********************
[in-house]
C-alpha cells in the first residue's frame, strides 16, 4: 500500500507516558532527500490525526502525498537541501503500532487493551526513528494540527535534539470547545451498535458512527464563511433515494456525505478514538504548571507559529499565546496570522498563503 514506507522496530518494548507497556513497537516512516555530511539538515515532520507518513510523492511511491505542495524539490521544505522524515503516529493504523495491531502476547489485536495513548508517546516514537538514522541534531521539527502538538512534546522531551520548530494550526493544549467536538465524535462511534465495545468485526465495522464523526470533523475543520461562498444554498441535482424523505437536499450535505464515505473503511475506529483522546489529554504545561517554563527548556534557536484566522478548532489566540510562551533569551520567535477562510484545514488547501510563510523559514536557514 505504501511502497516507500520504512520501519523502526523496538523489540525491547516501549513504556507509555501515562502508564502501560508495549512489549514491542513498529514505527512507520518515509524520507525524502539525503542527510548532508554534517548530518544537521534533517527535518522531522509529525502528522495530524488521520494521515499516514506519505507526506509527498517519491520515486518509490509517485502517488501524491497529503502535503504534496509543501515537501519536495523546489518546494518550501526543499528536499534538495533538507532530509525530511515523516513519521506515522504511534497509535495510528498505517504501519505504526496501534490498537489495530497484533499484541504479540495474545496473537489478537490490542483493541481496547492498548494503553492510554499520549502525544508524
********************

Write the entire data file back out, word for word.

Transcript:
[in-house]
C-alpha cells in the first residue's frame, strides 16, 4: 500500500507516558532527500490525526502525498537541501503500532487493551526513528494540527535534539470547545451498535458512527464563511433515494456525505478514538504548571507559529499565546496570522498563503 514506507522496530518494548507497556513497537516512516555530511539538515515532520507518513510523492511511491505542495524539490521544505522524515503516529493504523495491531502476547489485536495513548508517546516514537538514522541534531521539527502538538512534546522531551520548530494550526493544549467536538465524535462511534465495545468485526465495522464523526470533523475543520461562498444554498441535482424523505437536499450535505464515505473503511475506529483522546489529554504545561517554563527548556534557536484566522478548532489566540510562551533569551520567535477562510484545514488547501510563510523559514536557514 505504501511502497516507500520504512520501519523502526523496538523489540525491547516501549513504556507509555501515562502508564502501560508495549512489549514491542513498529514505527512507520518515509524520507525524502539525503542527510548532508554534517548530518544537521534533517527535518522531522509529525502528522495530524488521520494521515499516514506519505507526506509527498517519491520515486518509490509517485502517488501524491497529503502535503504534496509543501515537501519536495523546489518546494518550501526543499528536499534538495533538507532530509525530511515523516513519521506515522504511534497509535495510528498505517504501519505504526496501534490498537489495530497484533499484541504479540495474545496473537489478537490490542483493541481496547492498548494503553492510554499520549502525544508524